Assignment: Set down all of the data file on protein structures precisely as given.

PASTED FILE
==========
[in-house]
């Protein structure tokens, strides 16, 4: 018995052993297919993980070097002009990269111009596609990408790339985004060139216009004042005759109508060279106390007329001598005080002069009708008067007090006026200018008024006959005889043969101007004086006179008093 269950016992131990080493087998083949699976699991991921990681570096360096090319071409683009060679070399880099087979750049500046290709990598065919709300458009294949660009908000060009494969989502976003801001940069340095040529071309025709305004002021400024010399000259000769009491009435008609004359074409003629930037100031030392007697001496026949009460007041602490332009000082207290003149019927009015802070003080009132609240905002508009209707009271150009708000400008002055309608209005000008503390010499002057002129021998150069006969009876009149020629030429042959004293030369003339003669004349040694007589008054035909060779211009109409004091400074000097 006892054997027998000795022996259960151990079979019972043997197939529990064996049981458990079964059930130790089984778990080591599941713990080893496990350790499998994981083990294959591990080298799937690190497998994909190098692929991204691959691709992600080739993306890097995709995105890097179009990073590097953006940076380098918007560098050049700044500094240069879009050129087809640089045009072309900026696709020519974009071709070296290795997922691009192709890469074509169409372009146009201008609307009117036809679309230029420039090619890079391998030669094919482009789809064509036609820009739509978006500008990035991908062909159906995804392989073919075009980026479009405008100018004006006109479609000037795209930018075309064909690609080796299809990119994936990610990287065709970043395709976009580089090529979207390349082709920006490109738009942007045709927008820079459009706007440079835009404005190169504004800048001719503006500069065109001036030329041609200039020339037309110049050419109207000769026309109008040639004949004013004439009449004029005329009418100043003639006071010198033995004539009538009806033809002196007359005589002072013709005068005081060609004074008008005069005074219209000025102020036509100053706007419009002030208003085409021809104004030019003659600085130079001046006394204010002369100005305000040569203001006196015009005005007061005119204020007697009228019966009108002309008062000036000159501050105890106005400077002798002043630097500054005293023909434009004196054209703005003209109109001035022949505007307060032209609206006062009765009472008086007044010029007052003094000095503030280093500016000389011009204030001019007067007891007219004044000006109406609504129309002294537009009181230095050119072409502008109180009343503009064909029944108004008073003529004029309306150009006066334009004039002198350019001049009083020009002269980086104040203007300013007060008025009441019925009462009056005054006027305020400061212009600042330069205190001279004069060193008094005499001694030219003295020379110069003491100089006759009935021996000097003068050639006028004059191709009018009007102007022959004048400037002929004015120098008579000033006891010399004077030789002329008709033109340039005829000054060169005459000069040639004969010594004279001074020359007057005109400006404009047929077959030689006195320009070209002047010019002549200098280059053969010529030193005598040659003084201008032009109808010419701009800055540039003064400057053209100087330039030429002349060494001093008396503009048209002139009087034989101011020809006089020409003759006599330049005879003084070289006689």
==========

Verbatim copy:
[in-house]
């Protein structure tokens, strides 16, 4: 018995052993297919993980070097002009990269111009596609990408790339985004060139216009004042005759109508060279106390007329001598005080002069009708008067007090006026200018008024006959005889043969101007004086006179008093 269950016992131990080493087998083949699976699991991921990681570096360096090319071409683009060679070399880099087979750049500046290709990598065919709300458009294949660009908000060009494969989502976003801001940069340095040529071309025709305004002021400024010399000259000769009491009435008609004359074409003629930037100031030392007697001496026949009460007041602490332009000082207290003149019927009015802070003080009132609240905002508009209707009271150009708000400008002055309608209005000008503390010499002057002129021998150069006969009876009149020629030429042959004293030369003339003669004349040694007589008054035909060779211009109409004091400074000097 006892054997027998000795022996259960151990079979019972043997197939529990064996049981458990079964059930130790089984778990080591599941713990080893496990350790499998994981083990294959591990080298799937690190497998994909190098692929991204691959691709992600080739993306890097995709995105890097179009990073590097953006940076380098918007560098050049700044500094240069879009050129087809640089045009072309900026696709020519974009071709070296290795997922691009192709890469074509169409372009146009201008609307009117036809679309230029420039090619890079391998030669094919482009789809064509036609820009739509978006500008990035991908062909159906995804392989073919075009980026479009405008100018004006006109479609000037795209930018075309064909690609080796299809990119994936990610990287065709970043395709976009580089090529979207390349082709920006490109738009942007045709927008820079459009706007440079835009404005190169504004800048001719503006500069065109001036030329041609200039020339037309110049050419109207000769026309109008040639004949004013004439009449004029005329009418100043003639006071010198033995004539009538009806033809002196007359005589002072013709005068005081060609004074008008005069005074219209000025102020036509100053706007419009002030208003085409021809104004030019003659600085130079001046006394204010002369100005305000040569203001006196015009005005007061005119204020007697009228019966009108002309008062000036000159501050105890106005400077002798002043630097500054005293023909434009004196054209703005003209109109001035022949505007307060032209609206006062009765009472008086007044010029007052003094000095503030280093500016000389011009204030001019007067007891007219004044000006109406609504129309002294537009009181230095050119072409502008109180009343503009064909029944108004008073003529004029309306150009006066334009004039002198350019001049009083020009002269980086104040203007300013007060008025009441019925009462009056005054006027305020400061212009600042330069205190001279004069060193008094005499001694030219003295020379110069003491100089006759009935021996000097003068050639006028004059191709009018009007102007022959004048400037002929004015120098008579000033006891010399004077030789002329008709033109340039005829000054060169005459000069040639004969010594004279001074020359007057005109400006404009047929077959030689006195320009070209002047010019002549200098280059053969010529030193005598040659003084201008032009109808010419701009800055540039003064400057053209100087330039030429002349060494001093008396503009048209002139009087034989101011020809006089020409003759006599330049005879003084070289006689």